I have been discussing the “universalistic” strand in parts of Christianity in the early centuries, which said that ultimately, everyone will be saved.  This was very much a minority opinion.  Most Christians continued to think that non-believers would be damned, forever, to some very nasty torments that would never end.

In fact, in many circles, more and more people came to be subject to the fires of eternity in the Christian imagination.  In the fourth and fifth centuries, with a massive influx of converts there also came large numbers of less-than-devoted souls.  And the blessings and punishments of eternity almost inevitably came to be modified as a result.   By the end of the fourth century, when Christianity was well on the road to becoming the dominant religion of the empire, some Christian writers started to maintain that heaven was not the destination of all members of the church, or hell the fate reserved only for those outside of it.  On the contrary, Christian sinners too could be subject to the eternal wrath of God.  Especially to be wary were Christian leaders who did not practice what they preached.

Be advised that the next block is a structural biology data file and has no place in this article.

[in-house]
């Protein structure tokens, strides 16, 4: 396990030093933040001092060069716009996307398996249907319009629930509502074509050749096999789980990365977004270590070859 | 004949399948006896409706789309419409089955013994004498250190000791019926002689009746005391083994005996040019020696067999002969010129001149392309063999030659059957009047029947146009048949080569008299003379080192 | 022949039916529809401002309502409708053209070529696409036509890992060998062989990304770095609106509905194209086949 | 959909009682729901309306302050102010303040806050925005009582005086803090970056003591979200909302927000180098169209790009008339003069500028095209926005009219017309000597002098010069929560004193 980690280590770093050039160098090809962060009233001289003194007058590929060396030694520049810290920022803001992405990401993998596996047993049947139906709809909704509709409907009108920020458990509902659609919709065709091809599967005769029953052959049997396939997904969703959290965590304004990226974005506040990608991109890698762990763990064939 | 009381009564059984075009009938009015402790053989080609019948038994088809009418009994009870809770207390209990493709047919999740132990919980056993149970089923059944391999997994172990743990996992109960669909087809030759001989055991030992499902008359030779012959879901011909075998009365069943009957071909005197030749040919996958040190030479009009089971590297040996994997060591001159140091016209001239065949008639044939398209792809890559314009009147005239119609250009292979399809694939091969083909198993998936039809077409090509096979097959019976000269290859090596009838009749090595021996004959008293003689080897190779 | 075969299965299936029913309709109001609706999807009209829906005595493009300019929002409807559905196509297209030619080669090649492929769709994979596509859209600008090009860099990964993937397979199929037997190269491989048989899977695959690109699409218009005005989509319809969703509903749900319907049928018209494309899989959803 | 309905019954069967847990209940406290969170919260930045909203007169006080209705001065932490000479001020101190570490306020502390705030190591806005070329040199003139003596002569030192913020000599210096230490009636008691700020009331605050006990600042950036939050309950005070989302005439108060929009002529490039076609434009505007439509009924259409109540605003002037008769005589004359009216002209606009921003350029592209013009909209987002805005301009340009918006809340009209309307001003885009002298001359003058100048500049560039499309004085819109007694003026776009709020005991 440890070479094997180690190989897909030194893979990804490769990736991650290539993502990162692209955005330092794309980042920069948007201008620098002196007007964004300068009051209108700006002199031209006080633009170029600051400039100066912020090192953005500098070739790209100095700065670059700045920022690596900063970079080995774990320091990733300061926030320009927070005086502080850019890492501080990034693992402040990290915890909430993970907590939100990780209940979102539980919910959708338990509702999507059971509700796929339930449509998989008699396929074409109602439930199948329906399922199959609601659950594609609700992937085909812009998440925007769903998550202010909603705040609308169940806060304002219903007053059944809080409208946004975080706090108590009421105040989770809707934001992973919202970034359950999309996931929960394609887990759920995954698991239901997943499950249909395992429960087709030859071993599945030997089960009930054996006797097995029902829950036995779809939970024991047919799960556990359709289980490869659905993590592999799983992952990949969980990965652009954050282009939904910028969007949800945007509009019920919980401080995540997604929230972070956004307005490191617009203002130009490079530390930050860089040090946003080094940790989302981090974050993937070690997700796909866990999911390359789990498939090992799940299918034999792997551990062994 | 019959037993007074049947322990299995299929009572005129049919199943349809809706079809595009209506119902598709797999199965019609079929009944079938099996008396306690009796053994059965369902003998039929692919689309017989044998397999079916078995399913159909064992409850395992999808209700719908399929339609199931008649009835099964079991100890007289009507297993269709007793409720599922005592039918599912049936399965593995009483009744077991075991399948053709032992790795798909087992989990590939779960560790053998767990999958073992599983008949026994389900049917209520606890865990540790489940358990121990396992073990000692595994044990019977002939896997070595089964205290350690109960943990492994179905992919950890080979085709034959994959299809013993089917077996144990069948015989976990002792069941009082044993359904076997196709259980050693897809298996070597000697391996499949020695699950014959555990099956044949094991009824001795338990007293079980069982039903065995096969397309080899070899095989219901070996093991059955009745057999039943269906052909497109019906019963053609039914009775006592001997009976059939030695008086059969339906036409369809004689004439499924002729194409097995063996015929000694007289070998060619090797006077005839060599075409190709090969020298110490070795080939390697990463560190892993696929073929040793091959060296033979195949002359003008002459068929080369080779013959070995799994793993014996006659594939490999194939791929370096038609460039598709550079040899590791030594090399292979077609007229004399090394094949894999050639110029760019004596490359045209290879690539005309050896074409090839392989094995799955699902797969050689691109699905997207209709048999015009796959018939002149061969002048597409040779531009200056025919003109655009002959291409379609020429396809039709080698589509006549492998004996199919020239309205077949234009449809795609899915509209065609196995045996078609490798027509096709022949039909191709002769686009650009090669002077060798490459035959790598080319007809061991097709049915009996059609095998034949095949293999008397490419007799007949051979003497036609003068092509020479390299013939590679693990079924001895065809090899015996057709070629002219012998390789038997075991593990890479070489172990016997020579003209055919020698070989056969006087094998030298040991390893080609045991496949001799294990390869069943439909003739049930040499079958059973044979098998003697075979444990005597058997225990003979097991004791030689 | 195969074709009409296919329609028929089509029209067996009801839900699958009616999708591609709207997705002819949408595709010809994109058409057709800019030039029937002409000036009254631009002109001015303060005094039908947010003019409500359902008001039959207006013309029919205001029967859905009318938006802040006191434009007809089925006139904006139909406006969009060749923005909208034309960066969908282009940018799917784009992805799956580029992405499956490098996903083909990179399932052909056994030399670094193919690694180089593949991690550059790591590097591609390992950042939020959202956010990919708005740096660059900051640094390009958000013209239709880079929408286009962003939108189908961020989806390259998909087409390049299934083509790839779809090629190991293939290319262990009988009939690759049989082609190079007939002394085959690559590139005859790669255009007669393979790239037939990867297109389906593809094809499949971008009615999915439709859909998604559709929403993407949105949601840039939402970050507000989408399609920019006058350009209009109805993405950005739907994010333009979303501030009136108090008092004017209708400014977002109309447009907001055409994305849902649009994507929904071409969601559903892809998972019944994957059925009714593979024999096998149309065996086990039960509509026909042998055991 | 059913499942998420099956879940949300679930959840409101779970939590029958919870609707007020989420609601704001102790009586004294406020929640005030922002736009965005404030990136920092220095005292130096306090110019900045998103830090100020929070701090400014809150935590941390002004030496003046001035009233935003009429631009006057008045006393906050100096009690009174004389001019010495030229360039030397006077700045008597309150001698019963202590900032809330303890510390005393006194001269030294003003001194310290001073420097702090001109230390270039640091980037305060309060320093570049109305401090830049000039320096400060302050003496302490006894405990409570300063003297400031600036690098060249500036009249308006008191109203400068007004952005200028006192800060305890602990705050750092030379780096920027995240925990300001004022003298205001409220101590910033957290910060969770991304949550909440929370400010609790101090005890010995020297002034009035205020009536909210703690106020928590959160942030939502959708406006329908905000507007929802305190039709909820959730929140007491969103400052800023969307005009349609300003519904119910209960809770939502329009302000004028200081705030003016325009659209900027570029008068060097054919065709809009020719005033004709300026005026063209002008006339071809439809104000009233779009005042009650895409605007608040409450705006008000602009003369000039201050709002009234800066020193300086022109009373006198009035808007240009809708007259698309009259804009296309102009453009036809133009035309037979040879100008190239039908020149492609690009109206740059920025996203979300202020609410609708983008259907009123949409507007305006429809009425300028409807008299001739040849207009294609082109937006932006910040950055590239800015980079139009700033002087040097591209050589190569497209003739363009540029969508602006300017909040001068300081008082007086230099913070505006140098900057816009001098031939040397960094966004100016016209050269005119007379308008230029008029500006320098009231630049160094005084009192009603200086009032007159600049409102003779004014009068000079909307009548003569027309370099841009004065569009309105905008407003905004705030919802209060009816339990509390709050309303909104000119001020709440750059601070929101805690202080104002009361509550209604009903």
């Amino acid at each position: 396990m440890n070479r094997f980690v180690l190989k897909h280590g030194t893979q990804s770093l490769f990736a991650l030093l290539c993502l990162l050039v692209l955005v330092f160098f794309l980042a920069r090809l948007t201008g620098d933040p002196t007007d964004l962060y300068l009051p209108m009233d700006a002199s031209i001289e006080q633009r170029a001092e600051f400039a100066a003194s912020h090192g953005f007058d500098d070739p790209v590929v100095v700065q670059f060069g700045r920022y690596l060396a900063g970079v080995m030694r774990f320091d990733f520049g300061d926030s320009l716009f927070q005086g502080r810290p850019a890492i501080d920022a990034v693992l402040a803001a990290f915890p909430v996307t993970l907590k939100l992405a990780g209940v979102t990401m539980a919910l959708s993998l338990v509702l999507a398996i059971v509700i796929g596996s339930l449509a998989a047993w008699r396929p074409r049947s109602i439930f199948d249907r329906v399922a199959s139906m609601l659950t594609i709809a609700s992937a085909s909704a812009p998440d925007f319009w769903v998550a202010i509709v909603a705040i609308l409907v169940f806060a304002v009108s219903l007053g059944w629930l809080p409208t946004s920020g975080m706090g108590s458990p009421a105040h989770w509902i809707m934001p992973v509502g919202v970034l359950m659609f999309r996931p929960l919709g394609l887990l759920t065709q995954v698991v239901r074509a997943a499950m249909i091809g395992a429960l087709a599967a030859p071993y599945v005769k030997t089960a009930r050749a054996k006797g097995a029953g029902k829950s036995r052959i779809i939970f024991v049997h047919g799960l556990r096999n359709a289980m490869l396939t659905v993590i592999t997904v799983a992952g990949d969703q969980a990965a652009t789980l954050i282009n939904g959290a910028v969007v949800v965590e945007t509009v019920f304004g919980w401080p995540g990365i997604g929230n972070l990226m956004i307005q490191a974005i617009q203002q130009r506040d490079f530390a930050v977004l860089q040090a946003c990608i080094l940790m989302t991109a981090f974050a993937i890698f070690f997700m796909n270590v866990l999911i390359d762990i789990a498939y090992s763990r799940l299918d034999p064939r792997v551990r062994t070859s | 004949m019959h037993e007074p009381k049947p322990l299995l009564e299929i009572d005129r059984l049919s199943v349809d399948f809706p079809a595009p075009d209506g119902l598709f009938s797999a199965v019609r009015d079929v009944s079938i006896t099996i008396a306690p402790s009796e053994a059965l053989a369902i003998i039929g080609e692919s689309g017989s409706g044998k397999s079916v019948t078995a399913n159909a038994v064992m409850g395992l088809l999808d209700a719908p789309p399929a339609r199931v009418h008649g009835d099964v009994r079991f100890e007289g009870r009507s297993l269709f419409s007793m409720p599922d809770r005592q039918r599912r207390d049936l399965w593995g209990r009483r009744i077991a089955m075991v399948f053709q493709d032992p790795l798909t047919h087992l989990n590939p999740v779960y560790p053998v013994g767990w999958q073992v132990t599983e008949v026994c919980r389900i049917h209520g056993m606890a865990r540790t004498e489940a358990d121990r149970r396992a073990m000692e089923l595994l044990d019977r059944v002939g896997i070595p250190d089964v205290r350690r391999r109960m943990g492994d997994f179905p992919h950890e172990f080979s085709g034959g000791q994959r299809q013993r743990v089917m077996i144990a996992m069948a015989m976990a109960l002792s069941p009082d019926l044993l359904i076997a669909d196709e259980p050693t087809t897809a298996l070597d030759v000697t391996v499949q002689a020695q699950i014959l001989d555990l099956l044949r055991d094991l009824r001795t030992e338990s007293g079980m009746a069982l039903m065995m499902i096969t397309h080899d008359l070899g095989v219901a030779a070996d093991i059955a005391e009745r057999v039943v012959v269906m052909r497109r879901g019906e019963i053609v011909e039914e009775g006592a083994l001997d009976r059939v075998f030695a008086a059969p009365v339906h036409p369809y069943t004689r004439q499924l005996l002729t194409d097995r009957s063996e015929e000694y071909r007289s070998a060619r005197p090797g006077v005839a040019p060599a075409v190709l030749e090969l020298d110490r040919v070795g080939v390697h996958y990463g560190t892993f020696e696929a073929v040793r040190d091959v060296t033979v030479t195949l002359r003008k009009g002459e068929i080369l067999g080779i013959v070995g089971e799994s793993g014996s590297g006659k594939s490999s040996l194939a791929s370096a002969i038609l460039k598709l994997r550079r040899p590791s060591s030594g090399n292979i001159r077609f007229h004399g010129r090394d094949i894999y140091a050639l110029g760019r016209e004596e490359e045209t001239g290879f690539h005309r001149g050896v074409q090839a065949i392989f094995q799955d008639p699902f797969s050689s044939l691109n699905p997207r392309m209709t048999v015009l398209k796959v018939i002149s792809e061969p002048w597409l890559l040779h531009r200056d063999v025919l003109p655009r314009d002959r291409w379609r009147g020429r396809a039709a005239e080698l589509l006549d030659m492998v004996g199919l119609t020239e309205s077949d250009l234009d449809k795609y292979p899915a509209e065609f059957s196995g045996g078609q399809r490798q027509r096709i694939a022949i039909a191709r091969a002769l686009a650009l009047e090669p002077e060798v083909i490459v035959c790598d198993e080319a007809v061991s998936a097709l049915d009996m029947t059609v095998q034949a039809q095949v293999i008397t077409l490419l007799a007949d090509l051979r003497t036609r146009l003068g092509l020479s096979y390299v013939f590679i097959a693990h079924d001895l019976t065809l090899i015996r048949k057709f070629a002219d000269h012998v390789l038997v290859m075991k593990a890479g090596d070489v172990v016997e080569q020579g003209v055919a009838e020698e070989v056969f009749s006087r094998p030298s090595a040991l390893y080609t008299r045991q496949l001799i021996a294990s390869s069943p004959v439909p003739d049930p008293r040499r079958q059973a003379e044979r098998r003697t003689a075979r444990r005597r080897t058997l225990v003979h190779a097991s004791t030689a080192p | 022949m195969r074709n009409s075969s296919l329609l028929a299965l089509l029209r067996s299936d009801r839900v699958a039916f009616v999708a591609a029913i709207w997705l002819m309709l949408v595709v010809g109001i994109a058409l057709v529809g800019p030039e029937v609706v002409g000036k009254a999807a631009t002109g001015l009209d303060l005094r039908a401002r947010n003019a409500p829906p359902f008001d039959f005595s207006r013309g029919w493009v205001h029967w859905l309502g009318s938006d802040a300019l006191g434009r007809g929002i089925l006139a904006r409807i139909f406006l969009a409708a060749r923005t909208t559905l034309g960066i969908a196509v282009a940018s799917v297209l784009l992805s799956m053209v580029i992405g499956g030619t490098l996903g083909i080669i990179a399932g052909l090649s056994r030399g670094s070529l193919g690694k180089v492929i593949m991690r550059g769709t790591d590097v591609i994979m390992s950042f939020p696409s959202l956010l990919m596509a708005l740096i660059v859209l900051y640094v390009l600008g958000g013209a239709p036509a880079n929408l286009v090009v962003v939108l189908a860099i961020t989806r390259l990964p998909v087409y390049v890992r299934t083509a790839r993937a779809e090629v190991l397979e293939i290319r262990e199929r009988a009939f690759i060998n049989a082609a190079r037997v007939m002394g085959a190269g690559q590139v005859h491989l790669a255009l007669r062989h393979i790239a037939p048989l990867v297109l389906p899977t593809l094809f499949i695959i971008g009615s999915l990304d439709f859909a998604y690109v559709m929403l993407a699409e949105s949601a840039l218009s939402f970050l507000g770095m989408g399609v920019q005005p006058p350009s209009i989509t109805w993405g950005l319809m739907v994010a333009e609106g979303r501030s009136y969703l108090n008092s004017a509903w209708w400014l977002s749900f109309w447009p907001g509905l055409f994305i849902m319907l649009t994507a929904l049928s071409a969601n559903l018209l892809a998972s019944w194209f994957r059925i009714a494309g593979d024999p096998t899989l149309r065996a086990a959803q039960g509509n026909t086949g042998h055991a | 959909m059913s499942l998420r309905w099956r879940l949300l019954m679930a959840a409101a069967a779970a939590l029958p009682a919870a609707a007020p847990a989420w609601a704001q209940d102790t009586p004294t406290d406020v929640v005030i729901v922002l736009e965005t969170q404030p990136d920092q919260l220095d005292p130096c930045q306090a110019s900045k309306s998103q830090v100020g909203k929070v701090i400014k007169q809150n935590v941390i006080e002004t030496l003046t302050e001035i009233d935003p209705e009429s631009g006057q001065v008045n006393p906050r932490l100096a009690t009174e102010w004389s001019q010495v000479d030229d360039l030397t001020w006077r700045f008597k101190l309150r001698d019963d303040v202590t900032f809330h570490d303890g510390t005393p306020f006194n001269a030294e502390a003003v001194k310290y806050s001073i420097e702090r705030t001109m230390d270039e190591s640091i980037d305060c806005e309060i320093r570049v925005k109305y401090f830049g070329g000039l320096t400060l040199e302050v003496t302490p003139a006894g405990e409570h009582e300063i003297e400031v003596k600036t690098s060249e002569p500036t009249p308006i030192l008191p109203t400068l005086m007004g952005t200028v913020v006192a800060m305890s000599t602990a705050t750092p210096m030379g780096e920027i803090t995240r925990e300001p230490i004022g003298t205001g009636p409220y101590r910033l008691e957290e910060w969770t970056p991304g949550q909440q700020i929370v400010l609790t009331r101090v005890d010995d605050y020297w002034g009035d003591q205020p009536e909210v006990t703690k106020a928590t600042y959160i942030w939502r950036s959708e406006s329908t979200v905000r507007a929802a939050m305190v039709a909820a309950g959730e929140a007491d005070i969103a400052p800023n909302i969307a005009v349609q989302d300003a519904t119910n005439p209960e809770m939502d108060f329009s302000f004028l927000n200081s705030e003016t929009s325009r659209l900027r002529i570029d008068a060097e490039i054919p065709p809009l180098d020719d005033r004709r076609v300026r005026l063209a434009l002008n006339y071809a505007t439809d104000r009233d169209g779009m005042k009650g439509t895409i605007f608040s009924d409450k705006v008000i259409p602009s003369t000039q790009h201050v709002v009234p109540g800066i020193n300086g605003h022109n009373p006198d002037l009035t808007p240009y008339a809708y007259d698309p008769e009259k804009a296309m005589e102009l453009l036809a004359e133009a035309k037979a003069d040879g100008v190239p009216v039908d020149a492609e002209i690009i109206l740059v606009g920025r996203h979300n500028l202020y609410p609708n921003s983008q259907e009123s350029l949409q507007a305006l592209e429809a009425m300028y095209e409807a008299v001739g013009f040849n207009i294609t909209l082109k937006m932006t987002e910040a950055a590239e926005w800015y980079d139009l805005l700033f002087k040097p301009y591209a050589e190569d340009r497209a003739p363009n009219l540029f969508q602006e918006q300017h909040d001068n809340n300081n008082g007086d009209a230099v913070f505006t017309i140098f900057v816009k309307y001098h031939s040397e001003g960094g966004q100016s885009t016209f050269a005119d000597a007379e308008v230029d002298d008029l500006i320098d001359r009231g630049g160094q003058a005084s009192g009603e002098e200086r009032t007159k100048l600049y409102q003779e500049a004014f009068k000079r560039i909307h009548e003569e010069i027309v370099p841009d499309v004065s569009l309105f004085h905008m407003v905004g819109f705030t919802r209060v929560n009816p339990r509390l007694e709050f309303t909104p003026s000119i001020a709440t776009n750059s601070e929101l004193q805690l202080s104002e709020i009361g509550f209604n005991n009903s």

The most popular and influential portrayal of the realms of the blessed and the damned comes to us in a book called …

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